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Medford schools will only offer 5-day PreK next fall

Medford schools will only offer 5-day PreK next fall Medford schools will only offer 5-day PreK next fall

Families in the Medford school district will only have the option of a 5-day all-day PreK program when the school year begins next fall.

At Monday’s school board meeting, members approved a recommendation from elementary principal Dan Miller to have seven sections of Pre-kindergarten classes with five to be held at Medford Area Elementary School and two at Stetsonville Elementary School.

Miller reported that they had 93 students signed up as of right now with the parents of 84 of them wanting the 5-day option. He said there were just 9 that wanted to stay with a two-day option.

When the district first brought up the idea to switching to 5-day PreK from the current two-day per week option, it was with the intention that if there was interest they would keep two-day as an option. Miller said he anticipated at the time about 25% of the parents would prefer to stay with the two-day option.

He said with just nine preferring the two-day option he could not justify having a teacher have two days with six students and two days with three students while the 5-day sections would have 17 students in each class.

Instead, Miller proposed going to seven units with the ones at MAES having 14-15 students per section and the sections at SES currently having 10 students each. Miller said that factoring into his recommendation is that the district typically sees an additional 20 to 30 more registrations over the summer months as parents decide to send their children. Miller said having seven units would give them the room for additional ones that arrive. He also said that if the numbers did not work out they could reduce a section later in the summer.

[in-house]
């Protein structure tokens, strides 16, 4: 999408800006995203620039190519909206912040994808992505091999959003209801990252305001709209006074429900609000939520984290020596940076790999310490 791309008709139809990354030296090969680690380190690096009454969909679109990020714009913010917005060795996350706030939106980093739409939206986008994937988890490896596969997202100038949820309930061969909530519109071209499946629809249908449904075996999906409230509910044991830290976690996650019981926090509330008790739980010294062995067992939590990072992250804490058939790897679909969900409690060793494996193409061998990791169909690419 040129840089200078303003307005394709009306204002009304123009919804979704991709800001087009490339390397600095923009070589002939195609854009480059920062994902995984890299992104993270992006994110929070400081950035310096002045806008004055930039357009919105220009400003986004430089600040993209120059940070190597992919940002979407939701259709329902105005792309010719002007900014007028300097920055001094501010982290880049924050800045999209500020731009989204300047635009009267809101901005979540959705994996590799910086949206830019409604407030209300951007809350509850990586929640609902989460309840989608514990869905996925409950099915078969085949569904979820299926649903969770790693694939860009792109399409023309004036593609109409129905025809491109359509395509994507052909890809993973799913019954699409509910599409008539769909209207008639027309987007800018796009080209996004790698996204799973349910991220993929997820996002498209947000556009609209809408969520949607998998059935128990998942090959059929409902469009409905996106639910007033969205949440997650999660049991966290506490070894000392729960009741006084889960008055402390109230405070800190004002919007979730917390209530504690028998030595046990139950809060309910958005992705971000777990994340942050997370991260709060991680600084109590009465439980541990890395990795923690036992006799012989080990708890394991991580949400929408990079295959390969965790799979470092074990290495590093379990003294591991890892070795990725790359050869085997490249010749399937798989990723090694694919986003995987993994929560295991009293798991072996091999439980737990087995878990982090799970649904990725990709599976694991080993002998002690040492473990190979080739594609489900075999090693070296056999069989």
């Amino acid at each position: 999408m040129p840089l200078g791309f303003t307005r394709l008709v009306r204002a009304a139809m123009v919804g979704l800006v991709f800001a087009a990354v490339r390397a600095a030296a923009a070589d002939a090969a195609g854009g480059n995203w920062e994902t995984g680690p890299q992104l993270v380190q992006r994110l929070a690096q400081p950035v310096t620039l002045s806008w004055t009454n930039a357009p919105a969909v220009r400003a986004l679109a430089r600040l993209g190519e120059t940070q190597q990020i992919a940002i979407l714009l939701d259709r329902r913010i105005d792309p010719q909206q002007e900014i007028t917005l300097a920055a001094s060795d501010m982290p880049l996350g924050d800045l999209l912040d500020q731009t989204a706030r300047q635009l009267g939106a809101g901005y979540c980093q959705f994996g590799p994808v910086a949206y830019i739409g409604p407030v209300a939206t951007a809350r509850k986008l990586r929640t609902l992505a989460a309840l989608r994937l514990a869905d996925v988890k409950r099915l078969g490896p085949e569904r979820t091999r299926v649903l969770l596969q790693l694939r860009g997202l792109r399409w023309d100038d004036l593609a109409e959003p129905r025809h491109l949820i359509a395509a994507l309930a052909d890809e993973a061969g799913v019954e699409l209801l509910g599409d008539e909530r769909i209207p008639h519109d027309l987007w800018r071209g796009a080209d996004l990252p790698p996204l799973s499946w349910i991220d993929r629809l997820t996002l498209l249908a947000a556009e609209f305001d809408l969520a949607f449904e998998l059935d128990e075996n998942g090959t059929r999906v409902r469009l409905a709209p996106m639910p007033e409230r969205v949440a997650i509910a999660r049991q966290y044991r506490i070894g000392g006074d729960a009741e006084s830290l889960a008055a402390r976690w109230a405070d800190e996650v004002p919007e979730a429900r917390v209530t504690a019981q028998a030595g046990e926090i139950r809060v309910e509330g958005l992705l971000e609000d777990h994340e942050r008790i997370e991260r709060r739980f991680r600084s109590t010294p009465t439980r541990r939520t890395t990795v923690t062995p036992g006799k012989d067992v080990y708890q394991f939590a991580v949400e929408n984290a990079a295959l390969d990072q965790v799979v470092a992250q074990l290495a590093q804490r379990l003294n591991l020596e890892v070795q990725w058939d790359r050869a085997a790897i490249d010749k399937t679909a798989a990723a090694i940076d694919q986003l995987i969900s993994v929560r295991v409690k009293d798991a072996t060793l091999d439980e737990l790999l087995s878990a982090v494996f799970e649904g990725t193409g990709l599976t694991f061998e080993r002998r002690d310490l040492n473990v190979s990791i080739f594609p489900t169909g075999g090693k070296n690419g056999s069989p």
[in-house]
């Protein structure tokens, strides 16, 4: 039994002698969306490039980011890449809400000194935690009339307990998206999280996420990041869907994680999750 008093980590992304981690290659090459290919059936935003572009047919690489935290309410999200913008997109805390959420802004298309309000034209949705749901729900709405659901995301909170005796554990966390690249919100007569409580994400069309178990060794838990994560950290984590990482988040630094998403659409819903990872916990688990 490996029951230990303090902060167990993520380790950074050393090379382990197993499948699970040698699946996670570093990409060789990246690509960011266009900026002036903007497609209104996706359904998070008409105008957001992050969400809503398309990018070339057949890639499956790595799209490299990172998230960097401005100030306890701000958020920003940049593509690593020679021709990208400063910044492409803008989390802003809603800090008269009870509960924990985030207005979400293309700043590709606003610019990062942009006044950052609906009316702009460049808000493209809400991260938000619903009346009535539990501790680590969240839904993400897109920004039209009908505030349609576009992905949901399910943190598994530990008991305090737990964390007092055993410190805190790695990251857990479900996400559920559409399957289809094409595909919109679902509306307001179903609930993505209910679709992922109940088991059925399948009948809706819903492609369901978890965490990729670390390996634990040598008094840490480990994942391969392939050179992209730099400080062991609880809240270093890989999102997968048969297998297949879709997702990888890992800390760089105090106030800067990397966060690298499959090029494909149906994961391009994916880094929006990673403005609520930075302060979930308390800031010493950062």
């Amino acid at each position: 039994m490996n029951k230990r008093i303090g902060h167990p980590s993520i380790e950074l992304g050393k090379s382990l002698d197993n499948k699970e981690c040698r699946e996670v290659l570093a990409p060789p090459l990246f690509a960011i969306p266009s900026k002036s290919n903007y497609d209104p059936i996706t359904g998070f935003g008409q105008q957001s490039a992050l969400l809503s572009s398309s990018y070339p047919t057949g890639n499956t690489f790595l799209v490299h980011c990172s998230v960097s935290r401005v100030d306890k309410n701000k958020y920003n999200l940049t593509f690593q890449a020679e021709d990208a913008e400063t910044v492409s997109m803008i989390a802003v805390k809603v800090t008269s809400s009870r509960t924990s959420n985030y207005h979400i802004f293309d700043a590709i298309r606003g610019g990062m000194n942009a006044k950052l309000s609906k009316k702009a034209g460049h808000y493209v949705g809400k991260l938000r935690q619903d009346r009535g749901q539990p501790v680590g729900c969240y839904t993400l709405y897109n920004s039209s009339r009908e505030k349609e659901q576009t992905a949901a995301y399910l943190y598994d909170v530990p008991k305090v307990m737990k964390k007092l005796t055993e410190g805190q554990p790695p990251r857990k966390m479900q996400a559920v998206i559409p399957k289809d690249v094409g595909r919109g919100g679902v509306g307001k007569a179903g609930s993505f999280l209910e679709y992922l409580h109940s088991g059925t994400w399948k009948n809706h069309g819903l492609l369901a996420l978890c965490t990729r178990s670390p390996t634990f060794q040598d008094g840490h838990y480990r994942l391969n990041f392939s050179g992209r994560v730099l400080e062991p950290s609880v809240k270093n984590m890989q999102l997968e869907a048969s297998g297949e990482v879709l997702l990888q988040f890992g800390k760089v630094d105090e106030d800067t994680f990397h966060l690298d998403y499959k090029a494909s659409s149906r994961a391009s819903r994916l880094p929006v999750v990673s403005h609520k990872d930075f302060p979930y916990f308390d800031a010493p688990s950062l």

“Fourteen preschoolers is a busy class,” said board member Don Everhard noting that the number per section typically goes up per grade level because it is easier to manage older children. He said he felt the smaller numbers in each PreK class made sense.

Board member John Zuleger asked about space in the buildings. Miller said he is working with the special education department to use a classroom that is currently being used for special education and said they had a plan to make it work.

In other business, board members:

  Received an update on operations and technology from Dennis Hinderliter. He spoke of efforts to improve disability access on the district’s website and on the ongoing efforts to maintain and improve technology support when he retires by using a third-party vendor for after-hours calls.

  Reviewed the 10-year capital plan for the district. While the district’s Fund 46 savings account program only requires an annual review, Finance director Audra Brooks said they plan to bring to the board quarterly going forward to keep the board informed and that it helps with the district potential future bond ratings.

  Received an update on the summer school programs. The program starts on June 5 and runs Monday through Thursday. According to curriculum director Laura Lundy who is heading up the program this year, they have changed it up to be more flexible and offer other options. One of the new things this year is Camp Invention which will be held in July and focus on science, technology, engineering and math. The district received a grant to provide the camp for free to up to 200 students up to the sixth grade.

  Approved the open enrollment applications with 281 seeking to enroll in the district’s schools from elsewhere, the bulk of them are in the RVA program. With that there were 28 applications denied due in part to lack of programs, lack of space or excessive cost involved for the district to accept the students. In addition, 16 applications were approved for students from Medford to enroll in other districts.